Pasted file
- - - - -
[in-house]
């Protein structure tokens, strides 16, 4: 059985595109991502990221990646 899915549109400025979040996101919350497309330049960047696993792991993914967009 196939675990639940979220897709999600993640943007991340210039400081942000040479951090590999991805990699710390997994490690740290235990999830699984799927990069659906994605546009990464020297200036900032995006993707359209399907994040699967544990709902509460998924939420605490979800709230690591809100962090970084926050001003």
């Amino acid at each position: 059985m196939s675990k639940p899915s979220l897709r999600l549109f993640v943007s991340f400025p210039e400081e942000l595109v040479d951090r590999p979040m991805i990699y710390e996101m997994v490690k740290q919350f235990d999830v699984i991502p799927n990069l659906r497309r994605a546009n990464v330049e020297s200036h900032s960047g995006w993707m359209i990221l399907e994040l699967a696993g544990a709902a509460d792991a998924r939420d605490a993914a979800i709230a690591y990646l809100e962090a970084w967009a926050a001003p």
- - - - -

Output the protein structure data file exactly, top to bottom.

[in-house]
């Protein structure tokens, strides 16, 4: 059985595109991502990221990646 899915549109400025979040996101919350497309330049960047696993792991993914967009 196939675990639940979220897709999600993640943007991340210039400081942000040479951090590999991805990699710390997994490690740290235990999830699984799927990069659906994605546009990464020297200036900032995006993707359209399907994040699967544990709902509460998924939420605490979800709230690591809100962090970084926050001003």
């Amino acid at each position: 059985m196939s675990k639940p899915s979220l897709r999600l549109f993640v943007s991340f400025p210039e400081e942000l595109v040479d951090r590999p979040m991805i990699y710390e996101m997994v490690k740290q919350f235990d999830v699984i991502p799927n990069l659906r497309r994605a546009n990464v330049e020297s200036h900032s960047g995006w993707m359209i990221l399907e994040l699967a696993g544990a709902a509460d792991a998924r939420d605490a993914a979800i709230a690591y990646l809100e962090a970084w967009a926050a001003p």